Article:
Tuesdays with Barry

This morning I booked the robe rental for my graduation ceremony this coming June -- yet another sign of the finality of my time at the University of Toronto. And so begins my wistful remembering...

The university has been the site of a mental battlefield like one I've never experienced before and though apprehensive at first, the intellectual challenge is something that I've come to embrace and truly cherish. And having a professor to guide me through this time has made all the difference...

One of the most fruitful experiences of my undergraduate studies has been working with and getting to know the great Professor Barry Wellman. I first took his course, SOC356: Technology and Society, in my third year. Throughout the year we analyzed how technology plays a role in our everyday lives in the way that we communicate with our family and friends, how it has the potential to create community and what community even means in a virtual context, how it perpetuates or breaks down social inequalities, and how it affects the broader political landscape. I've always had an interest in technology but I didn't quite know how it fit with my PoliSci and Sociology major. It wasn't until Professor Wellman's class that I discovered just how beautifully and perfectly I could couple my interests like fingers interlaced. So for that alone I am thankful to him.

But Professor Wellman has done more than just open my eyes to the study of technology and society. I don't quite remember how it happened exactly but we really got to know each other throughout that year and he continued to fuel my interest in the subject. He shared and continues to share news items, articles or upcoming events that I may be interested in and happily connects me with people who may help me in this journey of mine. No other professor has shown me such unabashed generosity and kindness and for that I am forever grateful. And I know that I'm not the only one he does this for. Many of my friends have taken his class as well and we're all in agreement that Professor Wellman is one of the few professors on campus who actually takes the time to get to know your name and is genuinely interested in getting to know you.

with Professor Wellman

I was lucky enough to continue working with him in my final year. With his guidance, I conducted an independent research study on networked organizations. Even better, he recruited me to assist in the writing of two chapters from his and Lee Rainie's upcoming book -- an opportunity that undergrads only dream of! Going through draft after draft, Professor Wellman helped me develop my writing skills, which as you may be able to tell from this blog, is something that's dear to my heart. He pointed out certain aspects of my style that I never noticed before (hello, passive voice!) and he showed me how to tighten my sentences, making my arguments ooze with conviction. Seriously, how many undergrads get the opportunity to work one on one with their professor going through almost every sentence of their work and tweaking it to near perfection? I am but of the rare few and I continue to be dumbfounded by the confidence Professor Wellman had in me to take on this endeavour.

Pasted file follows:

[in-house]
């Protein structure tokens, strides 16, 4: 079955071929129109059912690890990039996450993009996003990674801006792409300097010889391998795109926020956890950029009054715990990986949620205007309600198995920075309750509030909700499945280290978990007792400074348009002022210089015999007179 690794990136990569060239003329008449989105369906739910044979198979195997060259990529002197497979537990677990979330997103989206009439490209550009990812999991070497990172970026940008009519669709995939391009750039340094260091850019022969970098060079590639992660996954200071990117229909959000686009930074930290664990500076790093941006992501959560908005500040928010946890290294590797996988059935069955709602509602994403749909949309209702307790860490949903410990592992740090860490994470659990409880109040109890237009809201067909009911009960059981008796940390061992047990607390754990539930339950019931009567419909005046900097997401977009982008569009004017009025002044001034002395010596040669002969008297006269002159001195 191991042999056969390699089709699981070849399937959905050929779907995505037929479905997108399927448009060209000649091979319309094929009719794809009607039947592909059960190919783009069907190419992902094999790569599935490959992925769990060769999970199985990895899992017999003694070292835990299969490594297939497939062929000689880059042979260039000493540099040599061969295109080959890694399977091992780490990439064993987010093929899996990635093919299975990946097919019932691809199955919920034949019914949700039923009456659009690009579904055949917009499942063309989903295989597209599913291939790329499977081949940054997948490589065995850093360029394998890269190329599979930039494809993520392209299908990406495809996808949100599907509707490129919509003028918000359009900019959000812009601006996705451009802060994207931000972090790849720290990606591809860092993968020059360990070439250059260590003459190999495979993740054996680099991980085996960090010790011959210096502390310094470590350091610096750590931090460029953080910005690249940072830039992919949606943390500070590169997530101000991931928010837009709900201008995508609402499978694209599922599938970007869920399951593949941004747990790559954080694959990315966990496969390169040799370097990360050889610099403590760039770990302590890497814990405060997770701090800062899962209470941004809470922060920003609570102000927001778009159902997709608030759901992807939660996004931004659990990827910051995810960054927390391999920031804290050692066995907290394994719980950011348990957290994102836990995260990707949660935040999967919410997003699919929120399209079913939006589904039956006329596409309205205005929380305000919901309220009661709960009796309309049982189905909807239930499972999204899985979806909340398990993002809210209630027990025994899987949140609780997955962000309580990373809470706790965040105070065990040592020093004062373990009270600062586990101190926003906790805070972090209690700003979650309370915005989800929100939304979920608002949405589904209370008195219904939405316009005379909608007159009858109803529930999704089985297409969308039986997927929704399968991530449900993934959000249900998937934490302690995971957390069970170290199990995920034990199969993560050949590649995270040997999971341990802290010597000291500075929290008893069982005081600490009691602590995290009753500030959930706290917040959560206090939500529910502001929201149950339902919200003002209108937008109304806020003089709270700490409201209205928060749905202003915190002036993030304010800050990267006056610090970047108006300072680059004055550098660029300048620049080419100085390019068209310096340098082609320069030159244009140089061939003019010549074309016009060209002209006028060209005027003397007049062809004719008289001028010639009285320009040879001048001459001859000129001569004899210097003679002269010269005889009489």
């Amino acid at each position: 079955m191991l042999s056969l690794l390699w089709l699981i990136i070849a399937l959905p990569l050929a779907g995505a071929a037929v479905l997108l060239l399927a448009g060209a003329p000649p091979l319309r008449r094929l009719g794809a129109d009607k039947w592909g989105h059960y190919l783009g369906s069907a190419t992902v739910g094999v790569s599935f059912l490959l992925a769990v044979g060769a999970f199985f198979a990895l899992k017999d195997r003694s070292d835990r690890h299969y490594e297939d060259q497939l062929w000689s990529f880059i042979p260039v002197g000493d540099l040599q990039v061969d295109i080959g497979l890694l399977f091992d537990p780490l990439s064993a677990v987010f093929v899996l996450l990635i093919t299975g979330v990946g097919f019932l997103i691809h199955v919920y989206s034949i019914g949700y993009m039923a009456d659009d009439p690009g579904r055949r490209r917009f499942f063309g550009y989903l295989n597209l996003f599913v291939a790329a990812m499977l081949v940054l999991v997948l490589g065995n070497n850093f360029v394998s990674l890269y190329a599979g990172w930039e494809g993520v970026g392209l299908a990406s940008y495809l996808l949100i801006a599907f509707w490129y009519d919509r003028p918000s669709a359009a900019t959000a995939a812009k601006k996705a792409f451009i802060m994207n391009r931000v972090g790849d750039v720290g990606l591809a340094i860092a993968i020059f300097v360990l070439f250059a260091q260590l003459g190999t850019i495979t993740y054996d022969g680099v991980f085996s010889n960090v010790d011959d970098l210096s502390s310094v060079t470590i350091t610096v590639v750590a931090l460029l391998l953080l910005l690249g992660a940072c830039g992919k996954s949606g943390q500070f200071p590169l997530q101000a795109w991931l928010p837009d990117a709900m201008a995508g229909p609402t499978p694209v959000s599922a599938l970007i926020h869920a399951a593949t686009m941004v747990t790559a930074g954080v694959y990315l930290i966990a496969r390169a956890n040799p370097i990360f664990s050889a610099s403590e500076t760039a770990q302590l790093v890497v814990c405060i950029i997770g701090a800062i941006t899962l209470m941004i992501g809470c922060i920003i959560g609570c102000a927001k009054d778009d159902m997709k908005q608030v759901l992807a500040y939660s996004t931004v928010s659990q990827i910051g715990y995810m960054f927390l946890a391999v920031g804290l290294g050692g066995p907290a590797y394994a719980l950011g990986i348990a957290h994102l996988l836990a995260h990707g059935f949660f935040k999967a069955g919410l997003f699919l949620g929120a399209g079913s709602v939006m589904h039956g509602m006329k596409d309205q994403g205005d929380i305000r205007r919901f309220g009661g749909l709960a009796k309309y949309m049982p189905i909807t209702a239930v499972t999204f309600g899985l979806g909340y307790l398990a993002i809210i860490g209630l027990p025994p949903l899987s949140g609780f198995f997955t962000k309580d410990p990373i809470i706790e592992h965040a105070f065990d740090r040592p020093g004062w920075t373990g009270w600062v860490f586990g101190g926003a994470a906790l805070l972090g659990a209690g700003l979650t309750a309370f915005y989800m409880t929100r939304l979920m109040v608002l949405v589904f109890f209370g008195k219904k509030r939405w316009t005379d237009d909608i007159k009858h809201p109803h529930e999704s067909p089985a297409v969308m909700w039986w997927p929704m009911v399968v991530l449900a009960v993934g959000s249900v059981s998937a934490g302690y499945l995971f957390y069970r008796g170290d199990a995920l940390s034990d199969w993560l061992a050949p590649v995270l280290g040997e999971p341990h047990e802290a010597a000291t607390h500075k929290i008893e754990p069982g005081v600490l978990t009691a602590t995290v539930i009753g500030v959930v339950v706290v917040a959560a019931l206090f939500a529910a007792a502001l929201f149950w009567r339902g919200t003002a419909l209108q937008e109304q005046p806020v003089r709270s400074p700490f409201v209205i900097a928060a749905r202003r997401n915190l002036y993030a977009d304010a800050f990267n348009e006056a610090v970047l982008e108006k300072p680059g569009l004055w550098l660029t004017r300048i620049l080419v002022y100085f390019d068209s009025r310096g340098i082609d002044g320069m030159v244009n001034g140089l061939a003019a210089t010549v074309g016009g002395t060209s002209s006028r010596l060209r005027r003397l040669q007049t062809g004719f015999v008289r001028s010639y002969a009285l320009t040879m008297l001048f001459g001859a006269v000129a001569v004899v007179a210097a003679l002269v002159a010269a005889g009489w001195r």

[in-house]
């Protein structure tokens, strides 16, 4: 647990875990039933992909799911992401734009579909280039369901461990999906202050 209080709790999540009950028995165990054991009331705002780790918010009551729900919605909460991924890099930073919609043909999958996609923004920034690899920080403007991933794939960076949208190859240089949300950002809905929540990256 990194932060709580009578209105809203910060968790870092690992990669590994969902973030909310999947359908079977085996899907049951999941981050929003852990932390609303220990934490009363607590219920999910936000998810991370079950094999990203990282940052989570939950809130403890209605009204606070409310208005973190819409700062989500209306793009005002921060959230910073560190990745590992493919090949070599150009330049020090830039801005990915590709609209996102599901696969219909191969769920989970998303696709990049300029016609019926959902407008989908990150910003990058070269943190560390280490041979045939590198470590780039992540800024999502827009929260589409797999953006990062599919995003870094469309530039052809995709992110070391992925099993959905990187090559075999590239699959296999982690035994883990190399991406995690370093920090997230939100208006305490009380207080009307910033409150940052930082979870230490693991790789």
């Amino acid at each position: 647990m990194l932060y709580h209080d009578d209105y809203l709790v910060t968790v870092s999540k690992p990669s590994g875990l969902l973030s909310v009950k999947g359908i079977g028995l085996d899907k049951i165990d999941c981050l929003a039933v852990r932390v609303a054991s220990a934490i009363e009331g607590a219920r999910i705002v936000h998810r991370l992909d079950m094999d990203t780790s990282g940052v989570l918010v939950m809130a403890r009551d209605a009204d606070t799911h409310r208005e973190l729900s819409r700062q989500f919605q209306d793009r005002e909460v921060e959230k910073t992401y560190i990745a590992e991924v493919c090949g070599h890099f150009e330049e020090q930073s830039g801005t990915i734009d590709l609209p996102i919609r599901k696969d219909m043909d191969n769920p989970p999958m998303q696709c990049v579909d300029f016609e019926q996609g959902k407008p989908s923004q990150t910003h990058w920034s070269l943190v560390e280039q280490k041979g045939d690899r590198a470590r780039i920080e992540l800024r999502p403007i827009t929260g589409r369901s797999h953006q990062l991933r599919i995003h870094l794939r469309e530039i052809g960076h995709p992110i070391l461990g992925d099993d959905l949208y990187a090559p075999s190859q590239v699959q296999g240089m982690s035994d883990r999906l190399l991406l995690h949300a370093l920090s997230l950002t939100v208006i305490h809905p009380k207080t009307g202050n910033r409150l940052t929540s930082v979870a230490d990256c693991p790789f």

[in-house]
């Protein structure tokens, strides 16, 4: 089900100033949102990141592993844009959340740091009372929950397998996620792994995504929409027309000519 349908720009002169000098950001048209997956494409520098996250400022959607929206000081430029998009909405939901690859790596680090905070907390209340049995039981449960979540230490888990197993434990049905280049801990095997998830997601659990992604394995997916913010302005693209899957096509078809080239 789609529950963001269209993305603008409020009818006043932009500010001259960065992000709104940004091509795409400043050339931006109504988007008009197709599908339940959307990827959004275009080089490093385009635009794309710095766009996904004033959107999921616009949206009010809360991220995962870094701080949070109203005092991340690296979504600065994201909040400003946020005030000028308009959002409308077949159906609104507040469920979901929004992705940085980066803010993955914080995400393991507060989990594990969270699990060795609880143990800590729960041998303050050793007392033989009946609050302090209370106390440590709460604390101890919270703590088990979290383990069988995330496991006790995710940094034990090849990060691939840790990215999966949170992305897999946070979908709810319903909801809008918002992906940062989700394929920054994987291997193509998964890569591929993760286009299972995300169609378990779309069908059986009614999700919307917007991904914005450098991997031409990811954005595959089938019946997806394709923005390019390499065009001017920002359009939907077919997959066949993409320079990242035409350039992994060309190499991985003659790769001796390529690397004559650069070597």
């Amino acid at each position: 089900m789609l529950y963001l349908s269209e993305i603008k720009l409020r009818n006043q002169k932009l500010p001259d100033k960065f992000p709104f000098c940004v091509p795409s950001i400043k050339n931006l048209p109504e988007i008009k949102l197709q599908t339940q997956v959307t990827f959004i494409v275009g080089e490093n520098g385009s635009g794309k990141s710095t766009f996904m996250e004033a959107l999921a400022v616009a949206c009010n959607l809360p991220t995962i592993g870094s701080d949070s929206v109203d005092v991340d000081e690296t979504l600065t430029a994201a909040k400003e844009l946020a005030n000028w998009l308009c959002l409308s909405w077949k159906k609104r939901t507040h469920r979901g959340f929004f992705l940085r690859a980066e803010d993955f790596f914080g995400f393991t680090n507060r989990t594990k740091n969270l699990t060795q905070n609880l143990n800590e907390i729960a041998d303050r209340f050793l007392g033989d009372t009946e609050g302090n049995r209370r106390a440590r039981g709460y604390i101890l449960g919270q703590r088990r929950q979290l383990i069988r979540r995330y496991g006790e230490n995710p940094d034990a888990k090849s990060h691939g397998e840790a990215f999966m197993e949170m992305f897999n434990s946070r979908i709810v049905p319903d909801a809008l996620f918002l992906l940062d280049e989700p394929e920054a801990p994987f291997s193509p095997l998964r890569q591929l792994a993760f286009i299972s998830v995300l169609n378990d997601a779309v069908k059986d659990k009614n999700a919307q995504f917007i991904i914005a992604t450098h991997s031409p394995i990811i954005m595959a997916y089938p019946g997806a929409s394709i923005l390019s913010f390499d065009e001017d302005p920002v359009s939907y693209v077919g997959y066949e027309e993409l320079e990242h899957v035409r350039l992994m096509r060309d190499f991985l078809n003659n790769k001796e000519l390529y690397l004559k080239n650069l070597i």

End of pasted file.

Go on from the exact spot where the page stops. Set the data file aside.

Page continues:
Beyond his guidance though, Professor Wellman has been a source of support and friendship for me. He's so incredibly easy to talk to and it is a joy just to hang out and, as he calls it, schmooze! He is honestly the coolest and most relevant professor I know, always in the loop and eager to learn what his students are up to. It's easy to forget about time when you're chatting with him...

With its massive size, U of T can be a cold and unfeeling place. You're lucky if you have the opportunity to actually get to know one of your professors. You're even luckier if that professor is Barry Wellman.

And with that said, I thank you once again for taking me under your wing, Professor! Even though I'm still uncertain of what exactly I want to pursue in the future, your guidance, generosity, and friendship has made all the difference. You are my advantage.

"A teacher affects eternity; he can never tell where his influence stops." - Henry Adams

"Magellan This City" or rather, this campus!

For awhile now, I (as a rep for blogUT), along with some friends, have been working behind the scenes with My City Lives to film a video series exploring the University of Toronto, St. George Campus. For those of you who don't already know (and take note, cuz you'll be hearing this name more often!), My City Lives is an online platform that gives us, the citizens, the opportunity to capture and share our daily experiences around the city on video. If you check out their website, you'll see that the web stories are presented on an interactive map that shows exactly where each video was filmed so you can learn more about our city based on the narratives of others. It's a simple yet incredibly powerful idea...

Now the idea to shoot on campus arose out of the need to create and build an accessible resource for first-year students who often find themselves lost during those first few weeks of university, both physically and socially. It's a terrifying and potentially alienating experience to find yourself out of your comfort zone in a totally different environment with people you don't know. It's overwhelming. I know because I've been there myself.